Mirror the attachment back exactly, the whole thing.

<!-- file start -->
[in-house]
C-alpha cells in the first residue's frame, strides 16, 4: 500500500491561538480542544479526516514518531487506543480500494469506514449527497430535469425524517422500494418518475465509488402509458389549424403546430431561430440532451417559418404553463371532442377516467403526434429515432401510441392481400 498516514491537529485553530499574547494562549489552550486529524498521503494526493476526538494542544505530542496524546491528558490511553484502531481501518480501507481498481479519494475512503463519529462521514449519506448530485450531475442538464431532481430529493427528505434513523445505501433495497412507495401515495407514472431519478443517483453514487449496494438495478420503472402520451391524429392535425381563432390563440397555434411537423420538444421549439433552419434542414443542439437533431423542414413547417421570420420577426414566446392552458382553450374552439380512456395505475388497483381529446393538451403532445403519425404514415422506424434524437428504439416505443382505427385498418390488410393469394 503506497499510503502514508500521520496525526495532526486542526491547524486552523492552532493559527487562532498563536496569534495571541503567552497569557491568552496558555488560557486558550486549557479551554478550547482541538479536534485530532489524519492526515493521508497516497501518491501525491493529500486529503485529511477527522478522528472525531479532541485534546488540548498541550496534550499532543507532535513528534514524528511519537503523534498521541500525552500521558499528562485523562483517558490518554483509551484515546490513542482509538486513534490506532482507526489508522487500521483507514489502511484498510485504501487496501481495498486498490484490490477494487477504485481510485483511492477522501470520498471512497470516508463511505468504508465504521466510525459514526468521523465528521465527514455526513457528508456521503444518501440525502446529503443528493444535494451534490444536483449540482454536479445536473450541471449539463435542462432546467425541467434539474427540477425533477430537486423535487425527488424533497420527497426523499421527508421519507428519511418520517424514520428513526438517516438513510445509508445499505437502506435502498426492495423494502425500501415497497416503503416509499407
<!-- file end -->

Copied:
[in-house]
C-alpha cells in the first residue's frame, strides 16, 4: 500500500491561538480542544479526516514518531487506543480500494469506514449527497430535469425524517422500494418518475465509488402509458389549424403546430431561430440532451417559418404553463371532442377516467403526434429515432401510441392481400 498516514491537529485553530499574547494562549489552550486529524498521503494526493476526538494542544505530542496524546491528558490511553484502531481501518480501507481498481479519494475512503463519529462521514449519506448530485450531475442538464431532481430529493427528505434513523445505501433495497412507495401515495407514472431519478443517483453514487449496494438495478420503472402520451391524429392535425381563432390563440397555434411537423420538444421549439433552419434542414443542439437533431423542414413547417421570420420577426414566446392552458382553450374552439380512456395505475388497483381529446393538451403532445403519425404514415422506424434524437428504439416505443382505427385498418390488410393469394 503506497499510503502514508500521520496525526495532526486542526491547524486552523492552532493559527487562532498563536496569534495571541503567552497569557491568552496558555488560557486558550486549557479551554478550547482541538479536534485530532489524519492526515493521508497516497501518491501525491493529500486529503485529511477527522478522528472525531479532541485534546488540548498541550496534550499532543507532535513528534514524528511519537503523534498521541500525552500521558499528562485523562483517558490518554483509551484515546490513542482509538486513534490506532482507526489508522487500521483507514489502511484498510485504501487496501481495498486498490484490490477494487477504485481510485483511492477522501470520498471512497470516508463511505468504508465504521466510525459514526468521523465528521465527514455526513457528508456521503444518501440525502446529503443528493444535494451534490444536483449540482454536479445536473450541471449539463435542462432546467425541467434539474427540477425533477430537486423535487425527488424533497420527497426523499421527508421519507428519511418520517424514520428513526438517516438513510445509508445499505437502506435502498426492495423494502425500501415497497416503503416509499407